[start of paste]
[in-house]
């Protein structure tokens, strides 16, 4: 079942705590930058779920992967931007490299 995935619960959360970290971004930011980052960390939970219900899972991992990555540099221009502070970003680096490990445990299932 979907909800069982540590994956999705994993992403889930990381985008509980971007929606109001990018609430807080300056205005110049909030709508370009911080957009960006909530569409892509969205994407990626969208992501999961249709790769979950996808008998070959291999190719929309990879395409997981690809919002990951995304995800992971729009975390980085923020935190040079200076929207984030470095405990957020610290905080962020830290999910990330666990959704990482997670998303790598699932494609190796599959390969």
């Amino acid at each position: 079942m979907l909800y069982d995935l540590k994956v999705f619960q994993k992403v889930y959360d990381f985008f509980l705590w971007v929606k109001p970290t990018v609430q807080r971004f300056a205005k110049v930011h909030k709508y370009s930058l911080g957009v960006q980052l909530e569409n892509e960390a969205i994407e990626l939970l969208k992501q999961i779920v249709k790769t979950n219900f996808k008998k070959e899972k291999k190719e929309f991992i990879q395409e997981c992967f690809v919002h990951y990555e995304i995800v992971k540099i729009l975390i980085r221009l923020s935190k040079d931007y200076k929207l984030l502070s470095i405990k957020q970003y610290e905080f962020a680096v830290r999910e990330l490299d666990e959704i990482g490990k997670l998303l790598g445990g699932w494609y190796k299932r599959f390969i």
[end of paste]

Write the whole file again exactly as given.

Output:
[in-house]
């Protein structure tokens, strides 16, 4: 079942705590930058779920992967931007490299 995935619960959360970290971004930011980052960390939970219900899972991992990555540099221009502070970003680096490990445990299932 979907909800069982540590994956999705994993992403889930990381985008509980971007929606109001990018609430807080300056205005110049909030709508370009911080957009960006909530569409892509969205994407990626969208992501999961249709790769979950996808008998070959291999190719929309990879395409997981690809919002990951995304995800992971729009975390980085923020935190040079200076929207984030470095405990957020610290905080962020830290999910990330666990959704990482997670998303790598699932494609190796599959390969």
């Amino acid at each position: 079942m979907l909800y069982d995935l540590k994956v999705f619960q994993k992403v889930y959360d990381f985008f509980l705590w971007v929606k109001p970290t990018v609430q807080r971004f300056a205005k110049v930011h909030k709508y370009s930058l911080g957009v960006q980052l909530e569409n892509e960390a969205i994407e990626l939970l969208k992501q999961i779920v249709k790769t979950n219900f996808k008998k070959e899972k291999k190719e929309f991992i990879q395409e997981c992967f690809v919002h990951y990555e995304i995800v992971k540099i729009l975390i980085r221009l923020s935190k040079d931007y200076k929207l984030l502070s470095i405990k957020q970003y610290e905080f962020a680096v830290r999910e990330l490299d666990e959704i990482g490990k997670l998303l790598g445990g699932w494609y190796k299932r599959f390969i």